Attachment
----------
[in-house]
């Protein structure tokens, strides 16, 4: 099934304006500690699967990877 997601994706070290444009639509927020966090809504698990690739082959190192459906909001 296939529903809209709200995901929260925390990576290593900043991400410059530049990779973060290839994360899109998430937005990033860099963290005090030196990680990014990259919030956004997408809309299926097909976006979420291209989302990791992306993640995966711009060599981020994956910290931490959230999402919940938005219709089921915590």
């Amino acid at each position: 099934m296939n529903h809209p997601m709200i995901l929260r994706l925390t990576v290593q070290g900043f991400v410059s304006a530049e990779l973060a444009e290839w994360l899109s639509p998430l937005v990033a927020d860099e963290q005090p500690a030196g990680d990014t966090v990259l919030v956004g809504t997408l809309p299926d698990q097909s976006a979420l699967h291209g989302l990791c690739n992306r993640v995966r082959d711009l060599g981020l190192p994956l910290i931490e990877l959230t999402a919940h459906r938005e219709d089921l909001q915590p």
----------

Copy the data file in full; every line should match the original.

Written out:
[in-house]
């Protein structure tokens, strides 16, 4: 099934304006500690699967990877 997601994706070290444009639509927020966090809504698990690739082959190192459906909001 296939529903809209709200995901929260925390990576290593900043991400410059530049990779973060290839994360899109998430937005990033860099963290005090030196990680990014990259919030956004997408809309299926097909976006979420291209989302990791992306993640995966711009060599981020994956910290931490959230999402919940938005219709089921915590």
């Amino acid at each position: 099934m296939n529903h809209p997601m709200i995901l929260r994706l925390t990576v290593q070290g900043f991400v410059s304006a530049e990779l973060a444009e290839w994360l899109s639509p998430l937005v990033a927020d860099e963290q005090p500690a030196g990680d990014t966090v990259l919030v956004g809504t997408l809309p299926d698990q097909s976006a979420l699967h291209g989302l990791c690739n992306r993640v995966r082959d711009l060599g981020l190192p994956l910290i931490e990877l959230t999402a919940h459906r938005e219709d089921l909001q915590p």